‘Poetic justice’

has now been served

Poetic justice is a literary device in which ultimately virtue is rewarded and viciousness is punished. In current usage it is often accompanied by an ironic twist of fate related to the individual in question’s own actions and behaviour.

‘Getting a taste of one’s own medicine’

Typically medicine don’t taste nice. Thus, if you make people feel unappreciated, insecure, jealous and anxious, you’ve little right to complain if they turn around and do the same back to you.

‘What goes around, comes around’

Similarly, what goes around comes around, means that if you treat people badly, you can’t be too surprised if one day you find yourself being treated in that same kind of way.


Poetic justice
noun
The fact of experiencing a fitting or deserved retribution for one’s actions.

Retribution
noun
The punishment inflicted on someone as vengeance for their wrong doing or criminal actions.

Vengeance
noun
The punishment inflicted or retribution exacted for causing an injury or having done something wrong.

Virtue
noun
A form of behaviour showing high moral standards.

Vicious
adjective
To be deliberately cruel and/or violent.

‘By hook or by crook’

any means necessary

‘By hook or by crook’ is an English phrase meaning “by any means necessary”, suggesting that any means possible should be taken to accomplish a goal. The phrase is old and the first currently known written instance of it is the Middle English Controversial Tracts of John Wycliffe.

Do what you have to do
Do what you have to do

One way, or another, I’m gunna gunna get ya


John Wycliffe (c. 1323โ€“1384) was an English scholastic philosopher, theologian, reformer and a professor at the University of Oxford. He became an influential dissident within the Roman Catholic priesthood during the 14th c. and is considered an important predecessor to Protestantism.

Hook / Crook
^ Look at how they spell John.

‘Message in a bottle’

Save. Our. Soul.

Bottles out at sea
This one goes outโ€ฆ

A message in a bottle is a form of communication in which a message is sealed in a container (typically a bottle) and thrown into the sea.

Messages in bottles have been used to send (1) distress messages and/or to carry letters or reports from those believing themselves to be doomed (2), in scientific studies of ocean currents, as memorial tributes and (3), to send deceased loved ones’ ashes on a final journey.

Love letters have also been sent as messages in bottles. Indeed, the lore surrounding messages in bottles has often been of a romantic or poetic nature.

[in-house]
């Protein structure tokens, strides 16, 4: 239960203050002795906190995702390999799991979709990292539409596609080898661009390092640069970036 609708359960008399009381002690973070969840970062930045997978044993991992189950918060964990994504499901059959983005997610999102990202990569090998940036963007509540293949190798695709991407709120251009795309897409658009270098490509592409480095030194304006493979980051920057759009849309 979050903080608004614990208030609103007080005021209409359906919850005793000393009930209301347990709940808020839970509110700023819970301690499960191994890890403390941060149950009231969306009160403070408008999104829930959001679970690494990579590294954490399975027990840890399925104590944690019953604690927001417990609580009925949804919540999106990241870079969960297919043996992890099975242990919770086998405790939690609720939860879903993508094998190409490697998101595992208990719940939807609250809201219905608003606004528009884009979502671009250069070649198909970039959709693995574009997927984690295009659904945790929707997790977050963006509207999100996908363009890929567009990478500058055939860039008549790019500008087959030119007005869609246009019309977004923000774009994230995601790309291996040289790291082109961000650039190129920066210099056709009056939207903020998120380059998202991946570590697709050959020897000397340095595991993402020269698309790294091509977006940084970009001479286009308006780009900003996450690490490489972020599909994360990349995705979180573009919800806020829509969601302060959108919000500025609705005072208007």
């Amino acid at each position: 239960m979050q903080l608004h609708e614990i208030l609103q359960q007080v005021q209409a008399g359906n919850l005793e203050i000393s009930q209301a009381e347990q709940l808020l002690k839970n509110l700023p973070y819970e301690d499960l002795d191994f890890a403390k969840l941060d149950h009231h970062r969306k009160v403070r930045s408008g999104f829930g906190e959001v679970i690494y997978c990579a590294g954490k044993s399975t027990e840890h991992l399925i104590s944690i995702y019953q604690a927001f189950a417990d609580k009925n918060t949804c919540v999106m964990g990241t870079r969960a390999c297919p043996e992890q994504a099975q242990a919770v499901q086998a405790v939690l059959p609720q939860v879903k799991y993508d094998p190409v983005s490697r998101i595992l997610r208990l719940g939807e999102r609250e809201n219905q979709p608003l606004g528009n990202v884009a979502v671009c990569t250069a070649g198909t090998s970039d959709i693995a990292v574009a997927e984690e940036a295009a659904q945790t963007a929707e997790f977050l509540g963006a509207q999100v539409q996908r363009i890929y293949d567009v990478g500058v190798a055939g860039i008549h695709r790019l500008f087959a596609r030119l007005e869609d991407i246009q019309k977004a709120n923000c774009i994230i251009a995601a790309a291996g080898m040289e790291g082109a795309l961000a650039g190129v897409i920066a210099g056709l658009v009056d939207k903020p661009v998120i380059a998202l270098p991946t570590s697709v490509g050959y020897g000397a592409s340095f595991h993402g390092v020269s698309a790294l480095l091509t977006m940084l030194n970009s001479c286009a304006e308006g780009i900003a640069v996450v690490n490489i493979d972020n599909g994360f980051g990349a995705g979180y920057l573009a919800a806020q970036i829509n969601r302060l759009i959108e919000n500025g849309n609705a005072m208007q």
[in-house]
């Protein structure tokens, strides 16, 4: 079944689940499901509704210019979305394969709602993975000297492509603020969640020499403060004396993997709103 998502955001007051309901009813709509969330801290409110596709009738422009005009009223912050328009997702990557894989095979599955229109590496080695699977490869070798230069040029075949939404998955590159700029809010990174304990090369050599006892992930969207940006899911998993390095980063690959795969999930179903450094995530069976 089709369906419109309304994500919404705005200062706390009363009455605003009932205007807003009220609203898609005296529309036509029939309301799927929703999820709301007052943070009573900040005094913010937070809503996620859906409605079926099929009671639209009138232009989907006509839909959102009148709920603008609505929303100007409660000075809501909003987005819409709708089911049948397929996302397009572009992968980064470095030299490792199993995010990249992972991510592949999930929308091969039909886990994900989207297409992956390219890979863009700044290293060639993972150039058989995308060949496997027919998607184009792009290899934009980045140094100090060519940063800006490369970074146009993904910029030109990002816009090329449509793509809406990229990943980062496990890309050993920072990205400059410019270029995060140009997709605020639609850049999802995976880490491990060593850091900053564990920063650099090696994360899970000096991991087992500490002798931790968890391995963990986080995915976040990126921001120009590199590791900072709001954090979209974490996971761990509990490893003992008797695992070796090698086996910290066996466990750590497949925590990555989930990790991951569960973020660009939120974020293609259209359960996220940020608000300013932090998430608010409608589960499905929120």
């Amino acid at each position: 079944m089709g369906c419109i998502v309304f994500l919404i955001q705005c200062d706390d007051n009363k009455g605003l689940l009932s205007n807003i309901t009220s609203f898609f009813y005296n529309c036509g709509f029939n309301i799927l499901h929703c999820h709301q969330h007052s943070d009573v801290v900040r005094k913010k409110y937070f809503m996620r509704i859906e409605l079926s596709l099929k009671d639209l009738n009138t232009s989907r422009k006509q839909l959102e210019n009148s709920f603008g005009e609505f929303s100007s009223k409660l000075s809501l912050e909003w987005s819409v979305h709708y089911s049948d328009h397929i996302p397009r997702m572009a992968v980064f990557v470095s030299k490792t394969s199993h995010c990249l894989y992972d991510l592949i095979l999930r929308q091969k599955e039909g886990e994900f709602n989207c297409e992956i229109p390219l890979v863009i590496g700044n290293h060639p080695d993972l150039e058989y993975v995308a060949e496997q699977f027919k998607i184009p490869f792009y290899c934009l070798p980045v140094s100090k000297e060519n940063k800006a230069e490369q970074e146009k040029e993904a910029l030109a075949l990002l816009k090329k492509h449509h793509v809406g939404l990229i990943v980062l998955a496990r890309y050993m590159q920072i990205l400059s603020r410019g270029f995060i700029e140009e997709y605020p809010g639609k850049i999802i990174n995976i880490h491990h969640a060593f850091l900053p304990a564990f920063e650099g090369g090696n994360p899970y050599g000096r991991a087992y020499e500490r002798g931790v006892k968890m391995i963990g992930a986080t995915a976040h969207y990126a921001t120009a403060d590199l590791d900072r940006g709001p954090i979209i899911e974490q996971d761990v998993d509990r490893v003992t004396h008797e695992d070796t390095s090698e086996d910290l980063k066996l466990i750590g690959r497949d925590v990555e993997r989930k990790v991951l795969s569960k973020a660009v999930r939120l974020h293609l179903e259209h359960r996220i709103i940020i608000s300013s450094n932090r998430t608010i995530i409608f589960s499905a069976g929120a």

Nowadays, the phrase, message in a bottle, has expanded to include metaphorical uses (uses beyond its traditional and literal meaning). Say for example, sending an estranged lover an email begging for a reprieve whilst knowing a reply, let alone a reprieve is rather unlikely.

message in a bottle

Pioneer 10 plaque
โ€ฆto the one I love.

‘Clutching at straws’

= to be willing to try anything to improve a difficult situation, even if there’s little chance of success.

The etymology of the phrase, clutching at straws, is thought to have originated in the work of Thomas More called, Dialogue of Comfort Against Tribulation (1534).


See More’s Utopia on this blog.


The idiom clutching at straws is therefore meant to refer to a drowning person grasping for anything, even a straw, to save their life (straw, like wooden logs, floats on water but, whereas a log wouldn’t sink if a person were to hold on to it for dear life*, straw probably would sink). Nowadays, the phrase has come to mean something like this:

โ€” to act or make a decision, usually in desperation, without there being much hope of success.

desperate
Desperate, I am.

p.s.
* British English ๐Ÿ‡ฌ๐Ÿ‡ง is full of references to the sea because, being an island, have a deep relationship with the seas and, if you were at sea and had fallen overboard (off of a boat or a ship) you’d hope not to end up in, Davy Jones’ Locker
.

Davy Jones’ Locker is an idiom for the bottom of the sea: the state of death among drowned sailors and shipwrecks. The phrase then is used as a euphemism for drowning (at sea) ๐Ÿดโ€โ˜ ๏ธ.